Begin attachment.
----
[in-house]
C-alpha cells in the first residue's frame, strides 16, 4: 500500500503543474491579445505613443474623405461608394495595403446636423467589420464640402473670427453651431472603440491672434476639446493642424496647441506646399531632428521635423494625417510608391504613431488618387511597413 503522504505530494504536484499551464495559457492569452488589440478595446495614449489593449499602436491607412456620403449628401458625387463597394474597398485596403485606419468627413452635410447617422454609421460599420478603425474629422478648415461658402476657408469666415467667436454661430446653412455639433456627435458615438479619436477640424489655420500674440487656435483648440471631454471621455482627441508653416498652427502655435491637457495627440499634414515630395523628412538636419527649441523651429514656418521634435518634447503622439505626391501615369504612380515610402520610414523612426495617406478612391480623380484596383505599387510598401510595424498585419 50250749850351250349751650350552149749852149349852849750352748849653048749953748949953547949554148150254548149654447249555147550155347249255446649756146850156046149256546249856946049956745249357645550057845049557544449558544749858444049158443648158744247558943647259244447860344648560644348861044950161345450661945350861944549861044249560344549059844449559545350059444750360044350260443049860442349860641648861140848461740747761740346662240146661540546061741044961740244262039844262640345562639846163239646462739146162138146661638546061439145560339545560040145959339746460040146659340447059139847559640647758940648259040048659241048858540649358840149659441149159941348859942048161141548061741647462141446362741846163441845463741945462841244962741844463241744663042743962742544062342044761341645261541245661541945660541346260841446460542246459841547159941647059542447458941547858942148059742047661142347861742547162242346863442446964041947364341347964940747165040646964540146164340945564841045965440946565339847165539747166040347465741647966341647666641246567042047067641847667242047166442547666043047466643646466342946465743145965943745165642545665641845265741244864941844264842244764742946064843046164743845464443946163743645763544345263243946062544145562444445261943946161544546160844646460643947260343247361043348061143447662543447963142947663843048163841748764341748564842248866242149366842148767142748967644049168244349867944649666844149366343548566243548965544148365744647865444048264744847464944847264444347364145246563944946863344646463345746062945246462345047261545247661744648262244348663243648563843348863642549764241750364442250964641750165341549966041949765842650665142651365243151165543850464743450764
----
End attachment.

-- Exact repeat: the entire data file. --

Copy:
[in-house]
C-alpha cells in the first residue's frame, strides 16, 4: 500500500503543474491579445505613443474623405461608394495595403446636423467589420464640402473670427453651431472603440491672434476639446493642424496647441506646399531632428521635423494625417510608391504613431488618387511597413 503522504505530494504536484499551464495559457492569452488589440478595446495614449489593449499602436491607412456620403449628401458625387463597394474597398485596403485606419468627413452635410447617422454609421460599420478603425474629422478648415461658402476657408469666415467667436454661430446653412455639433456627435458615438479619436477640424489655420500674440487656435483648440471631454471621455482627441508653416498652427502655435491637457495627440499634414515630395523628412538636419527649441523651429514656418521634435518634447503622439505626391501615369504612380515610402520610414523612426495617406478612391480623380484596383505599387510598401510595424498585419 50250749850351250349751650350552149749852149349852849750352748849653048749953748949953547949554148150254548149654447249555147550155347249255446649756146850156046149256546249856946049956745249357645550057845049557544449558544749858444049158443648158744247558943647259244447860344648560644348861044950161345450661945350861944549861044249560344549059844449559545350059444750360044350260443049860442349860641648861140848461740747761740346662240146661540546061741044961740244262039844262640345562639846163239646462739146162138146661638546061439145560339545560040145959339746460040146659340447059139847559640647758940648259040048659241048858540649358840149659441149159941348859942048161141548061741647462141446362741846163441845463741945462841244962741844463241744663042743962742544062342044761341645261541245661541945660541346260841446460542246459841547159941647059542447458941547858942148059742047661142347861742547162242346863442446964041947364341347964940747165040646964540146164340945564841045965440946565339847165539747166040347465741647966341647666641246567042047067641847667242047166442547666043047466643646466342946465743145965943745165642545665641845265741244864941844264842244764742946064843046164743845464443946163743645763544345263243946062544145562444445261943946161544546160844646460643947260343247361043348061143447662543447963142947663843048163841748764341748564842248866242149366842148767142748967644049168244349867944649666844149366343548566243548965544148365744647865444048264744847464944847264444347364145246563944946863344646463345746062945246462345047261545247661744648262244348663243648563843348863642549764241750364442250964641750165341549966041949765842650665142651365243151165543850464743450764